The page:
Though “While We’re Young” is primarily a comedy — and a very funny one at that, managing to be both blisteringly of-the-moment and classically zany in the same breath — Baumbach has bitten off several serious topics, for which laughter serves as the most agreeable way to engage. The alternative, of course, might be a play like Ibsen’s “The Master Builder,” from which he quotes at the outset, though he finds it more effective to make a clown of Stiller’s character than to introduce a tragic figure.
And so, anchored by Stiller’s egoless portrayal of middle-age insecurity, the film examines how as a species, humans are naturally threatened by the younger generation, who possess an energy and an aptitude that daunts the more experienced. We can cower from it, as “The Master Builder’s” Solness attempts to do, or embrace the fear. For Josh and Cornelia, the brush with youth re-energizes their marriage, even as it reveals the depths of Josh’s pettiness, once he realizes that this young filmmaker he was so willing to help may actually be on to something interesting.
Audiences tend to get uncomfortable when a film engages as directly with its own themes as “While We’re Young.” Even the title sounds a bit too on-the-nose, but Baumbach can get away with it, since he has created characters who put no filter between what they think and what they say — especially in the deliciously uncomfortable final stretch, once Josh decides to proactively sabotage his protege’s documentary project.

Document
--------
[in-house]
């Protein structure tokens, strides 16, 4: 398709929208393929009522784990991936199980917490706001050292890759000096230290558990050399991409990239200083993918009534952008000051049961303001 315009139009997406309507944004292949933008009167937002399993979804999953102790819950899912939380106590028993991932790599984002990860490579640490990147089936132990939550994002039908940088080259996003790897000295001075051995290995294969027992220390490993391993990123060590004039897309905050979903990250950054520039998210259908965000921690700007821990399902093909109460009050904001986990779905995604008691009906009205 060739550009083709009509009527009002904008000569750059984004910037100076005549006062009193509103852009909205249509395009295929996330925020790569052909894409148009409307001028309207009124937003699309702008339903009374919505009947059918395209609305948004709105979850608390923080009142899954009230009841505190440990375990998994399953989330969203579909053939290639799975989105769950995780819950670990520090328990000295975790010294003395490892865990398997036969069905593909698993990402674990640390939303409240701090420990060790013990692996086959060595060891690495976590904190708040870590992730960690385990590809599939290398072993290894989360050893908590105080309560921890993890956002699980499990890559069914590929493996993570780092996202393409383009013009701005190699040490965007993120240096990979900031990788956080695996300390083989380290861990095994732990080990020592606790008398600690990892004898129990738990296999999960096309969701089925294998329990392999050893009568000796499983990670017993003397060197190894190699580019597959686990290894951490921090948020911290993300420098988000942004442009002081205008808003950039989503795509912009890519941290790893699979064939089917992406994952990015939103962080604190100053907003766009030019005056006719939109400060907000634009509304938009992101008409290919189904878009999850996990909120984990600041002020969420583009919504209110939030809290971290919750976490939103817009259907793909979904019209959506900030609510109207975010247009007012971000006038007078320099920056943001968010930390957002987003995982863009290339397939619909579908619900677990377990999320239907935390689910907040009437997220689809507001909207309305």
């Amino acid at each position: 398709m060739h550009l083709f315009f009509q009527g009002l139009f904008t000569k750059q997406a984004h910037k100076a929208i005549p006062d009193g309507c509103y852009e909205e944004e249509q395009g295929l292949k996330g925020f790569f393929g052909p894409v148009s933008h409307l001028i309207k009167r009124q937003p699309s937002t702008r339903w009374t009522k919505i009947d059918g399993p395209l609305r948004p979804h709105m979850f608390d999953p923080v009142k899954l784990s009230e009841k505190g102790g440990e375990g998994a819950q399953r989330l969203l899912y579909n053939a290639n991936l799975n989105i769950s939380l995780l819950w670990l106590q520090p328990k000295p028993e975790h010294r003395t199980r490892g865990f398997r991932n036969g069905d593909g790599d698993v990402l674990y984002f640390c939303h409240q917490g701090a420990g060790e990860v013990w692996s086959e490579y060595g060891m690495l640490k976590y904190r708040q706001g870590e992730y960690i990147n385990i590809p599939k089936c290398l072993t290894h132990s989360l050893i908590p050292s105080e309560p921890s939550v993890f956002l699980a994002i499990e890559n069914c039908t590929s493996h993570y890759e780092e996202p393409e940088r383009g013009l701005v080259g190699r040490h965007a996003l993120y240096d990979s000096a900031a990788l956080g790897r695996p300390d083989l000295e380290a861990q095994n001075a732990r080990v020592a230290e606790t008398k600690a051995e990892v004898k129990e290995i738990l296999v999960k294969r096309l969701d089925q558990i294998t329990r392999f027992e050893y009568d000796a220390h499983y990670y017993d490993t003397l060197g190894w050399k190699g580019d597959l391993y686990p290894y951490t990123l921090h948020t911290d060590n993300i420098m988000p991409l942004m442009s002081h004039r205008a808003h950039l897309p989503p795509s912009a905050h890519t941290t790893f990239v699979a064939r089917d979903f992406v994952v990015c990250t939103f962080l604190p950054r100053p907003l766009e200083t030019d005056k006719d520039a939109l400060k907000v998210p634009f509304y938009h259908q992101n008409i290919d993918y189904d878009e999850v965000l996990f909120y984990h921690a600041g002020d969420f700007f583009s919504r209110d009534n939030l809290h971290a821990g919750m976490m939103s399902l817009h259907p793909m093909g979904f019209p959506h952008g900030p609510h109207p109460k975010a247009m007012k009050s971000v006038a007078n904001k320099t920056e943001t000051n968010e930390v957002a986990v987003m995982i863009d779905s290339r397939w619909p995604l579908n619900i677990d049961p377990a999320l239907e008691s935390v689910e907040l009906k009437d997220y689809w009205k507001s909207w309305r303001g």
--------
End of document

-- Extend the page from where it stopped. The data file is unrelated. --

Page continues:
In cases like these, we must also listen for what goes unsaid, particularly as concerns the female characters and, by extension, Josh’s father-in-law, Leslie Breitbart (Charles Grodin). Two decades earlier, Josh married the daughter of a celebrated documentary filmmaker (the pic’s finale takes place at a lifetime achievement ceremony where clips from Maysles’ “Experiment on 114th Street” are presented as his work), and what was his angle exactly? Also glimpsed at the same ceremony is Peter Bogdanovich, who might be asking himself some of the same questions as Josh these days, having relied on Baumbach’s help to complete his virtually charmless Venice-screened screwball comedy “She’s Funny That Way.”
By contrast, Baumbach’s pic looks bright and ebulliently dynamic. He, too, is channeling earlier helmers, of the Hal Ashby/Mike Nichols/Paul Mazursky variety, though more in spirit than in style. Baumbach’s script crackles with life, delivered by actors just right for their roles. Stiller and Watts not only show convincing chemistry — the sort that can sometimes be conveyed with as little as a glance between them — they also demonstrate that while this industry often ignores actors past a certain age (as it has Grodin), these two are richer and more layered now than ever before. Middle age is like a foreign country, Baumbach seems to be saying, and some day, if it hasn’t happened already, we wake up there and realize we don’t speak the language.